Oct. 14 screening looks at Northern complicity in the U.S. slave trade

'Traces of the Trade' is produced by a descendent of the country's biggest slave-trading family

'Traces' posterOn Wednesday, Oct. 14, the Feminist Sexual Ethics Project is pleased to present a screening of the award-winning documentary "Traces of the Trade," and a discussion with the filmmaker, Katrina Browne, who is a descendant of the largest slave-trading family in U.S. history. That family, the DeWolfs, is at the center of the film.

"Browne has courageously decided to lead her family and the nation in reflecting on Northern complicity in slavery and on what past slavery means for us today," said Robert and Myra Kraft and Jacob Hiatt Professor of Christian Studies Bernadette J. Brooten, who also serves as director of the Feminist Sexual Ethics Project.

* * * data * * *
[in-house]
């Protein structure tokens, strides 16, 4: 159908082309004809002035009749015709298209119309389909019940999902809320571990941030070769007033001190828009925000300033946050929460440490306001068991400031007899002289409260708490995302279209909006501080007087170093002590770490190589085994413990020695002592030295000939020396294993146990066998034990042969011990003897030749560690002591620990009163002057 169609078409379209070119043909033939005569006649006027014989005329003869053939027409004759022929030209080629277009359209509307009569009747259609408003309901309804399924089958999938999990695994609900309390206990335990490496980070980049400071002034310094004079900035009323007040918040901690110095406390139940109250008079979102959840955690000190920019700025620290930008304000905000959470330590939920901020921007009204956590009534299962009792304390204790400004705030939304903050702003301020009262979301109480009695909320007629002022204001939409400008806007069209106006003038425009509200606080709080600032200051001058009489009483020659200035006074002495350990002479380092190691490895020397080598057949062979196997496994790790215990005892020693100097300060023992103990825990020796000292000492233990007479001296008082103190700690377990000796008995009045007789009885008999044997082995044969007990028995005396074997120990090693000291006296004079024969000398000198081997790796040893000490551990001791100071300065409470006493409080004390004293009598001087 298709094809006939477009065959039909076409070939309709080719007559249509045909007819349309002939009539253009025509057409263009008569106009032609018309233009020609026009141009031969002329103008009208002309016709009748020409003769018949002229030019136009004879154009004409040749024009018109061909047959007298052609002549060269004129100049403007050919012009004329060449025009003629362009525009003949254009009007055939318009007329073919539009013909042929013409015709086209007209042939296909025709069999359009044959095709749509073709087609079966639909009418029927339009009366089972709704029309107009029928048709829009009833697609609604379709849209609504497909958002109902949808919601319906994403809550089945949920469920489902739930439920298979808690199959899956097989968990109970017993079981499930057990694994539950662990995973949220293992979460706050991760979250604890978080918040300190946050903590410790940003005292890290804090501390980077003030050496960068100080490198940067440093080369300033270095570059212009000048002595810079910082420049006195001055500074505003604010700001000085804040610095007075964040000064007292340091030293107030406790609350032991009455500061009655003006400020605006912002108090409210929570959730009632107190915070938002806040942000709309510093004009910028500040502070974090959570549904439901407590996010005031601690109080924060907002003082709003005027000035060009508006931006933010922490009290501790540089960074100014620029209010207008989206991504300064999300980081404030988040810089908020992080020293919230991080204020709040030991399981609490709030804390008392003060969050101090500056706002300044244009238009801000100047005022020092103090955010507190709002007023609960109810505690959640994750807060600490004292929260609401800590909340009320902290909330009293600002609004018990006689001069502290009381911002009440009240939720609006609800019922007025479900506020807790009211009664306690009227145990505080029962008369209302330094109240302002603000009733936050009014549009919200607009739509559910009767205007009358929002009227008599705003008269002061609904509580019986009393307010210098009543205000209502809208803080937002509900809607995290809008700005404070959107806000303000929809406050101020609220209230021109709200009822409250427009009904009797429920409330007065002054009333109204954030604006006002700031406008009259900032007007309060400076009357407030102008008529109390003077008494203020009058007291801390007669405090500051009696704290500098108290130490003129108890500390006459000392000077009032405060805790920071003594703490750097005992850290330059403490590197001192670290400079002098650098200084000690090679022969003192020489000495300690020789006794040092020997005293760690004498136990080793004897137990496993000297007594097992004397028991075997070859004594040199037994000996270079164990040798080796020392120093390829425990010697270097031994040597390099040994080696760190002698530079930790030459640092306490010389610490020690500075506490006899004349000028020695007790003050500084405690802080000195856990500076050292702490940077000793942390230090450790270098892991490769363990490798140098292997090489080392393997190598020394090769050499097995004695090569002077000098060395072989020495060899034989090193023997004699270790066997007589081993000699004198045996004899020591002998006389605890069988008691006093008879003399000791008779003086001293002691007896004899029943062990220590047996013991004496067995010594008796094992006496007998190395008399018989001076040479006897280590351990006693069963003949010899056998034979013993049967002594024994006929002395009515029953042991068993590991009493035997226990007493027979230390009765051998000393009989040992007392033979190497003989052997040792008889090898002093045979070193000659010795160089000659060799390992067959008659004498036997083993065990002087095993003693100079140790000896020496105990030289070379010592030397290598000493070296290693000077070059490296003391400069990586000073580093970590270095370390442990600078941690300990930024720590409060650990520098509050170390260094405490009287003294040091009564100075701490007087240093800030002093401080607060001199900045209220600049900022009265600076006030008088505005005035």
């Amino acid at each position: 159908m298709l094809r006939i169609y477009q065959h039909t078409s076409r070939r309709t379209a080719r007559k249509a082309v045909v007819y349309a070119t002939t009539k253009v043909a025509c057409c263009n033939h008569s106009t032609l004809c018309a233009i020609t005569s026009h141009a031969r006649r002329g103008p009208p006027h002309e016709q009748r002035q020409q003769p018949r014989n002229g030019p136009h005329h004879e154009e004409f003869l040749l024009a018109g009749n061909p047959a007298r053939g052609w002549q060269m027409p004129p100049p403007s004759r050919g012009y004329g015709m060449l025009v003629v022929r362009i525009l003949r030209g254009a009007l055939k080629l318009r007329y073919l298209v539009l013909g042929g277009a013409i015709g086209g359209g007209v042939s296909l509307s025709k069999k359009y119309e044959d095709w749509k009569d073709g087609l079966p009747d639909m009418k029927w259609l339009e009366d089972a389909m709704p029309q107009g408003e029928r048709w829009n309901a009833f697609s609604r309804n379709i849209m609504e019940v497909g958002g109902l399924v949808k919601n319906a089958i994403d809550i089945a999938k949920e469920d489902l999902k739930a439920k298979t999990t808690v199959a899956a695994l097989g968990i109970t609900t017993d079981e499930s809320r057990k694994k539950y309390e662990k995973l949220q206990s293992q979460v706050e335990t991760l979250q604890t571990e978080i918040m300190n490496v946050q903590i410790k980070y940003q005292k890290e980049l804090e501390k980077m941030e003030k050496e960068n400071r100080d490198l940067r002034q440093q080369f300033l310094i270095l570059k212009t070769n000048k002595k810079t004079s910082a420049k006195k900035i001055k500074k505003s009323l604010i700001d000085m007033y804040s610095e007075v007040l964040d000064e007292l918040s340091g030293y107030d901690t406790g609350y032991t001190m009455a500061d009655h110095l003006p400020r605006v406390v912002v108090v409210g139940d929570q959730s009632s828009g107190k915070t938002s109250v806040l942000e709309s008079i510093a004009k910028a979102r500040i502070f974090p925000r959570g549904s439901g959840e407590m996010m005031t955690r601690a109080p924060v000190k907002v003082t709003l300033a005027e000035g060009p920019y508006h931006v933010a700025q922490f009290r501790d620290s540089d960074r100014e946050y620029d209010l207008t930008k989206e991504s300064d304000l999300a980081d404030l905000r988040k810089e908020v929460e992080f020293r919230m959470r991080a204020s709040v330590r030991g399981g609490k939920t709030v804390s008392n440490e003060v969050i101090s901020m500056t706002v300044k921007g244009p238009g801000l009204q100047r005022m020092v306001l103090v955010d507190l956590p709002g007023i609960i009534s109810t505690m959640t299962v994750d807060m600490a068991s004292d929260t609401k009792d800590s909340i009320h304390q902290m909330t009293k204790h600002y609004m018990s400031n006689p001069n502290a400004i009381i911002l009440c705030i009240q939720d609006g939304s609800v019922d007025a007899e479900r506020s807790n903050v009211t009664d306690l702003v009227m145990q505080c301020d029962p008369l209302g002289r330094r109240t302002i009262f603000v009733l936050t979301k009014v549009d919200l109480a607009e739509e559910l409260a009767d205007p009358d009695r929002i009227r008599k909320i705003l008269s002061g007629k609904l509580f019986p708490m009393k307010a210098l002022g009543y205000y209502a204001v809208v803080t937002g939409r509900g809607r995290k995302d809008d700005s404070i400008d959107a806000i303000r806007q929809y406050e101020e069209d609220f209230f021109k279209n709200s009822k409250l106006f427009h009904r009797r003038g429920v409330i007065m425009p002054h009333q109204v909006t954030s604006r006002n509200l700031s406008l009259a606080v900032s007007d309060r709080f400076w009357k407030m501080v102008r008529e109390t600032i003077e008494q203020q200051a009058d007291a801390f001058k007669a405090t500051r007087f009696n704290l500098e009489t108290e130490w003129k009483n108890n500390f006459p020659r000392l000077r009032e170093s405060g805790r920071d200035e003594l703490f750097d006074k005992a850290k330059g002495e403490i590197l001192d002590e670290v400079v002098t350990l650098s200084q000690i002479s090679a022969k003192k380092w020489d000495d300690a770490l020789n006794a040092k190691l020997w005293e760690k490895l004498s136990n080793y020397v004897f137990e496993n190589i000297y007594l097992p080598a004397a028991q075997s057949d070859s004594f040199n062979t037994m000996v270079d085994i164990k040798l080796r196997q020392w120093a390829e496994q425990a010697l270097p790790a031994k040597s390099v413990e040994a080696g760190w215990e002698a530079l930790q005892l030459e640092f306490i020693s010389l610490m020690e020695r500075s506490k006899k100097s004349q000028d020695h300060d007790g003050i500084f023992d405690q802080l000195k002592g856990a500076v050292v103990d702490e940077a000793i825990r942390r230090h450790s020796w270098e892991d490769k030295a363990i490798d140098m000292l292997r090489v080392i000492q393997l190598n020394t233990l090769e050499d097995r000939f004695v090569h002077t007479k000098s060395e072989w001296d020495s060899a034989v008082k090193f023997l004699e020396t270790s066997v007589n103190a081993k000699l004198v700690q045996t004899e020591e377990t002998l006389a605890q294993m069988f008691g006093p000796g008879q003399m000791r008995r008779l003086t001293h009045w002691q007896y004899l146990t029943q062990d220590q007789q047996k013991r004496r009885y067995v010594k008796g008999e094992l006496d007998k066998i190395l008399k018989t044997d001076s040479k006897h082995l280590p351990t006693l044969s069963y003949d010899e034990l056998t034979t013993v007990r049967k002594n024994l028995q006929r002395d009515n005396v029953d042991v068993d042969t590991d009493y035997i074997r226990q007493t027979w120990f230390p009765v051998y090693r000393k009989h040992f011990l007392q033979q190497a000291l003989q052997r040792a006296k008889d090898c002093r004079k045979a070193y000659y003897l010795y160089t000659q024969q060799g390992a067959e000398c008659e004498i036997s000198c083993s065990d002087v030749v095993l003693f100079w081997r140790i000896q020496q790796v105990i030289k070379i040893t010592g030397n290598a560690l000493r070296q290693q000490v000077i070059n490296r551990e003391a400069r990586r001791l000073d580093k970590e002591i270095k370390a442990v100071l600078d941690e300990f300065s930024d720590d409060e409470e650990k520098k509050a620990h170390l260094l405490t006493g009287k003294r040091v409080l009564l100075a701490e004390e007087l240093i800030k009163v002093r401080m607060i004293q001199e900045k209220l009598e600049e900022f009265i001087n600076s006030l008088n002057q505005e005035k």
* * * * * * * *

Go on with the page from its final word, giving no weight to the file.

In the documentary, Browne works with her family members to retrace the "triangle trade" from New England to Ghana to Cuba and back to America. Religion plays a major role in this history, because the DeWolf family was active in the Episcopal Church, and one of its members was an Episcopal bishop. "Traces" includes a recent discussion within the Episcopal Church about its role in the slave trade and in slavery.

The screening will begin at 7 p.m. in Lown 315. Co-sponsors along with the Feminist Sexual Ethics Project include the Department of History, the Kraft-Hiatt Fund, and the Schuster Institute for Investigative Journalism.

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